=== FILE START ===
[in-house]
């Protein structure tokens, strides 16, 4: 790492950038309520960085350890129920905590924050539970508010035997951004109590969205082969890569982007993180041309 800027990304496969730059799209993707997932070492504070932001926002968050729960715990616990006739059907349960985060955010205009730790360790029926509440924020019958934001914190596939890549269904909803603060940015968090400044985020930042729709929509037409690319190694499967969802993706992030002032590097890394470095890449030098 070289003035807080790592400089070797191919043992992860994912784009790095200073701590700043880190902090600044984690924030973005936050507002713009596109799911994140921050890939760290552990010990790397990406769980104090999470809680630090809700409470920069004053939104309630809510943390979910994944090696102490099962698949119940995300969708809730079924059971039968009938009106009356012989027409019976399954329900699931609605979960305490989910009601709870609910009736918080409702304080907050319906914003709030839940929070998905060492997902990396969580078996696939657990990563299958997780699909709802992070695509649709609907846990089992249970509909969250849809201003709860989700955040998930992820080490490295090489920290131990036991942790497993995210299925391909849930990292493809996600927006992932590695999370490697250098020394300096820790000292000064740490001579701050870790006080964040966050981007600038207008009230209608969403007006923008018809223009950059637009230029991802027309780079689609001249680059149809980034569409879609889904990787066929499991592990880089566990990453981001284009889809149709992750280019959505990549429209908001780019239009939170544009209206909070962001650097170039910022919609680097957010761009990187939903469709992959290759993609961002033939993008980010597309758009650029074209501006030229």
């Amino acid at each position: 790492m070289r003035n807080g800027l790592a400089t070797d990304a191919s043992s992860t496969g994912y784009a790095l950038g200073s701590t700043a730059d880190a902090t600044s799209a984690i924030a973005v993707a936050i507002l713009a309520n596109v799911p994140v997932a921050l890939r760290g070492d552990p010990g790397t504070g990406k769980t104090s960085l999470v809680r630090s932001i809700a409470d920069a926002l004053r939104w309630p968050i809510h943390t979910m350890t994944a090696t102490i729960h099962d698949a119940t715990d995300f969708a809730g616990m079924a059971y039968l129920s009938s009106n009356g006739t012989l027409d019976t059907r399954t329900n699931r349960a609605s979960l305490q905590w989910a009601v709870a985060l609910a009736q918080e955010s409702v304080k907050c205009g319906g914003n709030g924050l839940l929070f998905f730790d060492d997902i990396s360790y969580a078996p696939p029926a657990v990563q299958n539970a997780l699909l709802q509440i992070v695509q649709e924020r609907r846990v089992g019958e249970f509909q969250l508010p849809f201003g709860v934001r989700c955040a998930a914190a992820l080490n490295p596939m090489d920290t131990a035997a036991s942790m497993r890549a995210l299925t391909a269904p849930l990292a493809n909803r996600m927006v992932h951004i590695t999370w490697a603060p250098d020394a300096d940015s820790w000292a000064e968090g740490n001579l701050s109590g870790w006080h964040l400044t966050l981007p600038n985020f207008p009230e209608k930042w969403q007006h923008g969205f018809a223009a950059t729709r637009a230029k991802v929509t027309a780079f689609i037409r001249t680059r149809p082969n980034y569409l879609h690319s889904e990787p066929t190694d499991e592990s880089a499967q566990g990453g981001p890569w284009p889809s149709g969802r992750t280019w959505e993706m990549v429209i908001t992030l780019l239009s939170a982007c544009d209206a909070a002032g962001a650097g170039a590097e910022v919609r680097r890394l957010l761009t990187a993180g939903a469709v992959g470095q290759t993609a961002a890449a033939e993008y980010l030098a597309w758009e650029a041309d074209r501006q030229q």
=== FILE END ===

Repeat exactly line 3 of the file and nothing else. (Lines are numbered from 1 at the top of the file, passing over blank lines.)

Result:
């Amino acid at each position: 790492m070289r003035n807080g800027l790592a400089t070797d990304a191919s043992s992860t496969g994912y784009a790095l950038g200073s701590t700043a730059d880190a902090t600044s799209a984690i924030a973005v993707a936050i507002l713009a309520n596109v799911p994140v997932a921050l890939r760290g070492d552990p010990g790397t504070g990406k769980t104090s960085l999470v809680r630090s932001i809700a409470d920069a926002l004053r939104w309630p968050i809510h943390t979910m350890t994944a090696t102490i729960h099962d698949a119940t715990d995300f969708a809730g616990m079924a059971y039968l129920s009938s009106n009356g006739t012989l027409d019976t059907r399954t329900n699931r349960a609605s979960l305490q905590w989910a009601v709870a985060l609910a009736q918080e955010s409702v304080k907050c205009g319906g914003n709030g924050l839940l929070f998905f730790d060492d997902i990396s360790y969580a078996p696939p029926a657990v990563q299958n539970a997780l699909l709802q509440i992070v695509q649709e924020r609907r846990v089992g019958e249970f509909q969250l508010p849809f201003g709860v934001r989700c955040a998930a914190a992820l080490n490295p596939m090489d920290t131990a035997a036991s942790m497993r890549a995210l299925t391909a269904p849930l990292a493809n909803r996600m927006v992932h951004i590695t999370w490697a603060p250098d020394a300096d940015s820790w000292a000064e968090g740490n001579l701050s109590g870790w006080h964040l400044t966050l981007p600038n985020f207008p009230e209608k930042w969403q007006h923008g969205f018809a223009a950059t729709r637009a230029k991802v929509t027309a780079f689609i037409r001249t680059r149809p082969n980034y569409l879609h690319s889904e990787p066929t190694d499991e592990s880089a499967q566990g990453g981001p890569w284009p889809s149709g969802r992750t280019w959505e993706m990549v429209i908001t992030l780019l239009s939170a982007c544009d209206a909070a002032g962001a650097g170039a590097e910022v919609r680097r890394l957010l761009t990187a993180g939903a469709v992959g470095q290759t993609a961002a890449a033939e993008y980010l030098a597309w758009e650029a041309d074209r501006q030229q």